We are migrating the content of this website during the first semester of 2014 into the new EUR-Lex web-portal. We apologise if some content is out of date before the migration. We will publish all updates and corrections in the new version of the portal.
Do you have any questions? Contact us.
The demographic future of Europe – from challenge to opportunity
With Europe currently facing a demographic challenge, the Commission wishes to turn this key issue into an opportunity, and has published a communication to present its objectives with regard to employment for the elderly, the modernisation of social protection and demographic renewal in Europe.
Commission Communication of 12 October 2006 "The demographic future of Europe – From challenge to opportunity" [COM(2006) 571 final – Not published in the Official Journal].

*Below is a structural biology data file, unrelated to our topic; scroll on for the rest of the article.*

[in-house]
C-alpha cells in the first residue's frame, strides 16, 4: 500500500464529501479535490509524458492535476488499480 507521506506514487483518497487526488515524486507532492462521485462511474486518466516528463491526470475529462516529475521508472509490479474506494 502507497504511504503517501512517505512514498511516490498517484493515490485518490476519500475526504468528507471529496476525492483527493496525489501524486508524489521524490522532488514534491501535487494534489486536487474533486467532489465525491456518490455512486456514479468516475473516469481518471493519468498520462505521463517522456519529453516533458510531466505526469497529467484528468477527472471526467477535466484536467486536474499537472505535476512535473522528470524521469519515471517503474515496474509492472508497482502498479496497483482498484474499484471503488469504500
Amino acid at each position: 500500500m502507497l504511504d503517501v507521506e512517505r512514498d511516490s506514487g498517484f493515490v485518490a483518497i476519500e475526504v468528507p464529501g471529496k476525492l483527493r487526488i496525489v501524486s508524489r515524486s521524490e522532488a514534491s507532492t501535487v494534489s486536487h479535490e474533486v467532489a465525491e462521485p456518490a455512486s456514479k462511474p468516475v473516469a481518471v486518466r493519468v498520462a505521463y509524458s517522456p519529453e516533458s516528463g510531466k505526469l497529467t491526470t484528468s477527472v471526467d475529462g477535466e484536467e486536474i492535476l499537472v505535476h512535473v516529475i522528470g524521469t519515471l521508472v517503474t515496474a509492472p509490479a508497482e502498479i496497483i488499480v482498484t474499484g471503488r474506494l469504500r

The European Union (EU) currently has to cope with demographic decline, low natural growth and the ageing of part of its population. To respond to this challenge, the Commission sets out a number of recommendations drawing mainly on the renewed Lisbon strategy to take full advantage of the opportunities offered by longer lives, whilst also sparking off demographic renewal.
The ageing population in Europe: trends and outlook
Demographic ageing, i.e. the proportion of older people within the total population, is the result of significant economic, social and medical progress in terms of the services offered to Europeans. This demographic ageing is the outcome of a number of simultaneous demographic trends:
- the average number of children per woman, which stands at 1.5 children in the EU whereas the population replacement level is 2.1. The rate projected by the EU for 2030 is 1.6;
- the decline in fertility ("baby crash") which followed the baby boom is the cause of the large proportion of 45-65 year-olds in Europe's population, and poses a number of problems in terms of pension funding;